Large Grant

Project Democracy 20/20

This grant supports a yearlong initiative that will explore American democracy through exhibitions, public programs and innovative community connections. The centerpiece of this project is the Smithsonian’s traveling exhibition, American Democracy: A Great Leap of Faith. This project will spark discussions relevant to the presidential election year, a census year, the 100th anniversary of the 19th amendment and the 60th anniversary of the Woolworth Sit-Ins. Using local, state and national histories we will explore questions like: What is democracy? Who votes and how?

Walking Through Carolina: An Outdoor Living Exhibit

This grant supports an outdoor living exhibit to tell the story of North Carolina through plants crucial to its development. UNCC's Center for the Study of the New South and Botanical Gardens will interpret North Carolina's diverse cultures through a historical garden trail, illustrating how plants speak universally. Crops were brought here by many cultures and have incredible stories to tell. Visitors will learn through technology how plants were used in different communities, with experts hosting events to encourage intergenerational conversation.

Roots & Routes: Stories of Refugees and Migration in the High Country

This grant supports a series of popular education workshops, for the migant community participants will share, explore, and learn from one another’s migration experiences. People’s stories are expressions of their lives. By making connections to others’ stories, we come closer to understanding how they experience the world and increase our capacity for empathy. For decades, migrants and refugees to NC have helped to build our roads, grow our food, and care for our elders, but their stories and humanity remain invisible to many residents.

Beyond Bricks & Mortar: Urban Renewal & the African American Community in Greenville, NC.

This grant supports "Beyond Bricks and Mortar" a multifaceted project which shares a missing piece in the history of African American communities in Greenville that were displaced in the 1960's and 1970's. Through oral history and photo documentation, online and traveling exhibitions, community training workshops, and accompanying community symposium this project places developments in Greenville within the context of race relations and urban renewal in North Carolina.

North Carolina Narrative Healthcare Symposium: Medicine Beyond Medication

This grant supports the "North Carolina Narrative Healthcare Symposium: Medicine Beyond Medication" a symposium and training for healthcare practitioners to address the role of stories-telling and listening in healthcare. Studies in National Institute of Health and Journal of American Medical Association have demonstrated the value of Narrative Medicine in increasing empathy, reducing ethical violations, preventing burn-out, and increasing diagnostic accuracy in clinical practice.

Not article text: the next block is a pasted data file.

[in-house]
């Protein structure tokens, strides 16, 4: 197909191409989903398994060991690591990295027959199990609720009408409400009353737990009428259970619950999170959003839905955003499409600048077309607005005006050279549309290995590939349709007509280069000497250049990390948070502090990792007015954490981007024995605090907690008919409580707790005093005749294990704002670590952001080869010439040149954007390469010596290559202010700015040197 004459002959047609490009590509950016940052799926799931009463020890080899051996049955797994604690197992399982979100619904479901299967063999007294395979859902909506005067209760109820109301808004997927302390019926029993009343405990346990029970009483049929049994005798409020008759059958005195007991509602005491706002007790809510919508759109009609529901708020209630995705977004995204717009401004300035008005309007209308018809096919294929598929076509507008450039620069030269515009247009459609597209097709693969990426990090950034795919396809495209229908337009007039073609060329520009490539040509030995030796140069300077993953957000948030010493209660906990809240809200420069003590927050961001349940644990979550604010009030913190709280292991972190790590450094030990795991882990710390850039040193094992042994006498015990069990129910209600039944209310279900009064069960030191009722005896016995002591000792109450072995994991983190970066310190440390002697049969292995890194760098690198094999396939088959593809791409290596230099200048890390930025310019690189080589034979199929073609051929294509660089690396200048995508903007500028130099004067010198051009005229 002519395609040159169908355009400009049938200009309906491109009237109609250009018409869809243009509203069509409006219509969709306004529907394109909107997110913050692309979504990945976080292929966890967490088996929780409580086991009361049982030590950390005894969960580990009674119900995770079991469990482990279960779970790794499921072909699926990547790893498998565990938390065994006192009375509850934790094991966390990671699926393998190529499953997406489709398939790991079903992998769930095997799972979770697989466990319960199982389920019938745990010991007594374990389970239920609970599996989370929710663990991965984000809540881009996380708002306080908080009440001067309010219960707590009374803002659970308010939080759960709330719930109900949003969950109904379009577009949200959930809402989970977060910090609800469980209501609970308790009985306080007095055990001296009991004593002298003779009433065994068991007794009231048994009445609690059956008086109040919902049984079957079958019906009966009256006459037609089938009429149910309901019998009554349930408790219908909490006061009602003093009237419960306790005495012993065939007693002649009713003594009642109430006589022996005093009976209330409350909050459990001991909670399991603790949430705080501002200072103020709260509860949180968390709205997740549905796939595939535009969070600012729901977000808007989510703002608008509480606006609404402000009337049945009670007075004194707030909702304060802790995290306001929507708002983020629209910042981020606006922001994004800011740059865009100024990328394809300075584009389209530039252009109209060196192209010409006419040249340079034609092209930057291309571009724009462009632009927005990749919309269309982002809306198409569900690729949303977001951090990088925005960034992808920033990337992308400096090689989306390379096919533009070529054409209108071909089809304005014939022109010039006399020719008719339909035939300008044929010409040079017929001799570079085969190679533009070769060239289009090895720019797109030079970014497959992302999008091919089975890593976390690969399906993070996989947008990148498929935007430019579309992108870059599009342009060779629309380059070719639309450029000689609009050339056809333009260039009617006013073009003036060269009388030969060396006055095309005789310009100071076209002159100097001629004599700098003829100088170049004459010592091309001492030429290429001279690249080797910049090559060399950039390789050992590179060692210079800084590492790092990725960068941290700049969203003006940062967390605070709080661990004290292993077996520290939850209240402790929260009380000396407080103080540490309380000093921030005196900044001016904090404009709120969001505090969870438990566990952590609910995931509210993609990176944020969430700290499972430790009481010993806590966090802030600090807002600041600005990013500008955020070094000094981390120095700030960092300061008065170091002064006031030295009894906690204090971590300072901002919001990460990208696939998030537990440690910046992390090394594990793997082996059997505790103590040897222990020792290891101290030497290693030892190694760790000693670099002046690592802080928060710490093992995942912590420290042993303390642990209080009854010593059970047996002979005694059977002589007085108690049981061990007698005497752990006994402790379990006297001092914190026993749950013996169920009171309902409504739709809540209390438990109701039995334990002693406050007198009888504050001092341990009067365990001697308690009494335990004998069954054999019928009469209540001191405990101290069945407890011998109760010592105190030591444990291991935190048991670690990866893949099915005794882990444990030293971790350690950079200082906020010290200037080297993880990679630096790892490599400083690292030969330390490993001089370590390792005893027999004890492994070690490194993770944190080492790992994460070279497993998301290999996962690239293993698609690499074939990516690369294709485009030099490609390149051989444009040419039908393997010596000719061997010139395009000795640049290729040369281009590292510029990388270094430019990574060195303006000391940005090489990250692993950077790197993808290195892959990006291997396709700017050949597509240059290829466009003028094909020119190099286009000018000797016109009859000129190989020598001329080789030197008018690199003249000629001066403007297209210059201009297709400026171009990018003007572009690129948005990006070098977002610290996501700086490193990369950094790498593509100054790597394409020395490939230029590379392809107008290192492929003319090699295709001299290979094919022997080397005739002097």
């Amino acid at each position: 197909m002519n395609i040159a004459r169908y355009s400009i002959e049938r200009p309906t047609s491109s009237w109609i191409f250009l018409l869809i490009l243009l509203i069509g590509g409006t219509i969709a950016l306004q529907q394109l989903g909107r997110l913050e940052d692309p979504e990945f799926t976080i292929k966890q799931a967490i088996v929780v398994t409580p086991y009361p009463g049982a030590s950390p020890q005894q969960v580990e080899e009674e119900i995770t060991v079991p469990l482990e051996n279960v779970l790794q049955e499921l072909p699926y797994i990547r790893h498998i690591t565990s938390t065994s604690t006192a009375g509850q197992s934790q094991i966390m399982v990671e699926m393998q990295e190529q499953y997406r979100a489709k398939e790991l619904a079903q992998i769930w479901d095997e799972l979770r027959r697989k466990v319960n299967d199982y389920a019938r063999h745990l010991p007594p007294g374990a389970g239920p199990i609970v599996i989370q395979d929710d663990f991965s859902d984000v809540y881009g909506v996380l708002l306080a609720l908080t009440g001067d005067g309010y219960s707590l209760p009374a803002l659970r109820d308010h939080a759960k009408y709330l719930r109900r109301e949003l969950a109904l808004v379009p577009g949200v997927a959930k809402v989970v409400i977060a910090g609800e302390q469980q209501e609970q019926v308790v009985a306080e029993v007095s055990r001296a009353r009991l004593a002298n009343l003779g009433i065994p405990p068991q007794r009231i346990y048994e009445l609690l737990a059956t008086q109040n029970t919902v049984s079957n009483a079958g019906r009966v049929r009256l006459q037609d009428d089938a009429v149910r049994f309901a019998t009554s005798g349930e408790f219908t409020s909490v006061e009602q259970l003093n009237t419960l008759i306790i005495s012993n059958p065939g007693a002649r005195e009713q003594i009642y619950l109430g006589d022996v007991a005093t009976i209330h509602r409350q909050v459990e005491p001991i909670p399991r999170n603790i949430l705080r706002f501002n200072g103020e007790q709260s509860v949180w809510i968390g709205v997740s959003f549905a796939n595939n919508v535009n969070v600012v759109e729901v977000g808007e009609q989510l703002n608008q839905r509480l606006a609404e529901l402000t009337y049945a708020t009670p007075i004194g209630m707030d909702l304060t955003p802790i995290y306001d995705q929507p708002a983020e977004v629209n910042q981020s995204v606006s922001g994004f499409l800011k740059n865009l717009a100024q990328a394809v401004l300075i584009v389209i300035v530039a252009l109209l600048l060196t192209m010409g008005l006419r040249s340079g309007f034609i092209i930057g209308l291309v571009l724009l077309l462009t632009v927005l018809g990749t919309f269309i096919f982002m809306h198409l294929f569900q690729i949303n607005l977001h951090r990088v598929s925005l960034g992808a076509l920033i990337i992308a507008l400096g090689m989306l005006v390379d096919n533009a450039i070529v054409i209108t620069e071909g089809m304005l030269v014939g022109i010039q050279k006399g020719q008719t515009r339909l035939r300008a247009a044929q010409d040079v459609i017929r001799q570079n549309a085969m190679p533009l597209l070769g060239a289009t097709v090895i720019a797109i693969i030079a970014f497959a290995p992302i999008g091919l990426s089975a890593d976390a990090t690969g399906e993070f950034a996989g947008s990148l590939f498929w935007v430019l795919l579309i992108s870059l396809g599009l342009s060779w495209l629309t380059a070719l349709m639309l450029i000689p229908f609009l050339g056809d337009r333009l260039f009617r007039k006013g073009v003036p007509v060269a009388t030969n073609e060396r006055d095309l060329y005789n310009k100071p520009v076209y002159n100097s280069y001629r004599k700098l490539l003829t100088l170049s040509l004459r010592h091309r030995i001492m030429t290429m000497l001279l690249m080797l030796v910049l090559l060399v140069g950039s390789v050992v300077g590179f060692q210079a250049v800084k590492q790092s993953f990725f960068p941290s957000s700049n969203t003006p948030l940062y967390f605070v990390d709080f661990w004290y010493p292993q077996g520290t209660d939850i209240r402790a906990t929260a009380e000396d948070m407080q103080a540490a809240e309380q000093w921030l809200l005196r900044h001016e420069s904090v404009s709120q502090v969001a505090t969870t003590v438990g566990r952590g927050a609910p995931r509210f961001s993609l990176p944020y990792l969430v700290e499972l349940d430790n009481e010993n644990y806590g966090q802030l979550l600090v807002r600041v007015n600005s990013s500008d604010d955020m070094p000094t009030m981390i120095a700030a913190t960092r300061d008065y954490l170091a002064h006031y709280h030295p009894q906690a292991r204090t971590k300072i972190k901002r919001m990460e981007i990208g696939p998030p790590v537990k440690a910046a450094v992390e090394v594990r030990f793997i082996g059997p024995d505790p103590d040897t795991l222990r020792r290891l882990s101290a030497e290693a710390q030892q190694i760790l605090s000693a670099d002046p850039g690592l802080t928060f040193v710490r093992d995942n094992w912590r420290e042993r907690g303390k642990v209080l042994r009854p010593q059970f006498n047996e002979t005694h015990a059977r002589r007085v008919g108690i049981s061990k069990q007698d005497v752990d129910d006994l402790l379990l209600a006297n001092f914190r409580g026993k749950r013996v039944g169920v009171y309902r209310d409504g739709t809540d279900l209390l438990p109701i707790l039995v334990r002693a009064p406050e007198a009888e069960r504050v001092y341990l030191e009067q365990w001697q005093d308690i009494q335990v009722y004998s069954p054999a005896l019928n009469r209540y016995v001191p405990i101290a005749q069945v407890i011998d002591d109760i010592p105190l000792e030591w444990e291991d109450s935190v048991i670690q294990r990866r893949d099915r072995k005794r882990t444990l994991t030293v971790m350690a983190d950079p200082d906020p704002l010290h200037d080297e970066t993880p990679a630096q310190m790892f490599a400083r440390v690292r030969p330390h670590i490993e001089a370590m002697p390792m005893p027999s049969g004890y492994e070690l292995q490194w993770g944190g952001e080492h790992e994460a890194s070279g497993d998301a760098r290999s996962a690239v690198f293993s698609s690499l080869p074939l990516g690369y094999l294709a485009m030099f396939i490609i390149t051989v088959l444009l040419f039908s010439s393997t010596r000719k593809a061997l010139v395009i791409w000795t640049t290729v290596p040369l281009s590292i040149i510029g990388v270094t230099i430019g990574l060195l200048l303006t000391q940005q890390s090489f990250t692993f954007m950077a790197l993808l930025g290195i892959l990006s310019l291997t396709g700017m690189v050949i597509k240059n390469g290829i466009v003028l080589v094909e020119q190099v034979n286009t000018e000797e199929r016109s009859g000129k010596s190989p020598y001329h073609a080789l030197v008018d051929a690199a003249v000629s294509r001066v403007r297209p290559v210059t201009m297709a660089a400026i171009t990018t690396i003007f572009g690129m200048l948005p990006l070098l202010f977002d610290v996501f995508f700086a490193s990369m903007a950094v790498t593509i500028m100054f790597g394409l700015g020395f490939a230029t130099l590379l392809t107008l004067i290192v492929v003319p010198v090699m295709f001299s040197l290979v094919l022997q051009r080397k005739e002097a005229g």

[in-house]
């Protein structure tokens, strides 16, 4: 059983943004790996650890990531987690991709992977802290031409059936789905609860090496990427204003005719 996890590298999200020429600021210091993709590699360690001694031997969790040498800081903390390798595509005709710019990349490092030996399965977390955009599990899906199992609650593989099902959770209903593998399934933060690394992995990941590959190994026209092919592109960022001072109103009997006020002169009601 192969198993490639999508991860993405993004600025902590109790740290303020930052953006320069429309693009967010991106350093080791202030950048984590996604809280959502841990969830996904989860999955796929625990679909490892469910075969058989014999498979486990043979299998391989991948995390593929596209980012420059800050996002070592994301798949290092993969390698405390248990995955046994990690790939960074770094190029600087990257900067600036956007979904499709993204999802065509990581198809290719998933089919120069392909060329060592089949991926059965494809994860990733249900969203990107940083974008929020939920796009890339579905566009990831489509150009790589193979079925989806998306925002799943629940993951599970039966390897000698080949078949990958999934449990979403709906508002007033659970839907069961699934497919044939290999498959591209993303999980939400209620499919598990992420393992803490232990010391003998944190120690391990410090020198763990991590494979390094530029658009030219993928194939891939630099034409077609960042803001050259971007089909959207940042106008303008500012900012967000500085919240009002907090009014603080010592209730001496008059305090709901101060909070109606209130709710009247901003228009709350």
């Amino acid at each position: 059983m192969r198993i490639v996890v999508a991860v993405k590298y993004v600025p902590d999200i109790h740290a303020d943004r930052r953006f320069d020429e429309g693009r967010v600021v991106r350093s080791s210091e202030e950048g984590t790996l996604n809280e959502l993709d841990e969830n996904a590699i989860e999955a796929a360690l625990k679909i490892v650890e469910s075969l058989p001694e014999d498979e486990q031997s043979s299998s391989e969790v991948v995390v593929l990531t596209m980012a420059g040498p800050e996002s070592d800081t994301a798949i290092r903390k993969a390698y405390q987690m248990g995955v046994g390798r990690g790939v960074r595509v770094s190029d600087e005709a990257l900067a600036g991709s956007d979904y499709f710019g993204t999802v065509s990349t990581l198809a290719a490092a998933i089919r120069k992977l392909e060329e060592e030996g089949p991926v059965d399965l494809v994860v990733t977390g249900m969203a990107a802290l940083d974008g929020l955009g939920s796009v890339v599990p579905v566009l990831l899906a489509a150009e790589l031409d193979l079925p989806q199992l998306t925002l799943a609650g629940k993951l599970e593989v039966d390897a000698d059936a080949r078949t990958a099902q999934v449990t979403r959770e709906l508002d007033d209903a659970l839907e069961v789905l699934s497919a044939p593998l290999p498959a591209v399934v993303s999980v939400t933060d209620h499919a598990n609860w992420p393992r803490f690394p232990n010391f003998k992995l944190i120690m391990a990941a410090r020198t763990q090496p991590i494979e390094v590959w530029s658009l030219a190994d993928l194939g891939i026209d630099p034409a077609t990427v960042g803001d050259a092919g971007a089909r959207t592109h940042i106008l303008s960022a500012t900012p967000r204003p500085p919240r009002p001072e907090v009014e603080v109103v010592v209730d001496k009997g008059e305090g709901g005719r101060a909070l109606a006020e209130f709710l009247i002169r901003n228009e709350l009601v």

Bull City 150: Reckoning With Durham's Past to Build a More Equitable Future

This grant supports the Bull City 150 project’s mission to invite Durhamites to reckon with the racial and economic injustices of the past 150 years, and commit to building a more equitable future. The project presents original historical research through public exhibitions, where visitors can explore their shared history together, in public. Bull City 150’s exhibitions allow visitors to delve into Durham’s history through first-hand encounters with images, archival documents, sound recordings, maps, data visualizations, and hands-on interactives.

New South for the New Southerner

This grant supports the museum's "New South for the New Southerner" cultural series which allows new North Carolinians in the Piedmont region learn about our state. The program is geared for adults interested in the history and culture of the Piedmont region in general and the city of Charlotte in particular. The program will feature guest speakers drawn from academia, publishing, media and the arts. Informal in nature, each program may also feature music, food and drink, short films, interviews, panel discussions and audience participation. 

Greensboro Literary Organization

This Large grant supports the Greensboro Literary Organization's project "Immigration Stories." Their fall 2018 series of events address immigration and refugee issues in America, but specifically as they impact and affect the local community, as part of the organization's year-round Greensboro Bound (GB) programming. The project responds directly to contemporary immigration issues by providing attendees with opportunities to interact with and engage in a series of moderated panel discussions and public readings with scholars, writers, and community leaders.

Standing Together - At Ease: Bridging the Military Divide

This project brings together the voices of service members and their families to audiences through an interactive touring exhibit of “care packages,” letters to viewers and monologues from their stories. These materials are created during workshops and individual interviews. Funds from NCHC will partially cover the costs of workshops with student veterans in the fall of 2016 creating and touring an exhibit in 2017. Exhibit will tour to 10 locations in North Carolina.

Standing Together - Invisible Wounds of War

This project provides an in-depth exploration of the human experience of the invisible war wounds from the voice and perspective of veterans. The project includes: 1) writing and photography workshops for 10 veterans, 2) individual collaborative self-portrait photo session for each veteran, 3) exhibit of writing and photography at The Arts Council of Wilmington and New Hanover, 4) opening reception with readings, 5) panel discussion.

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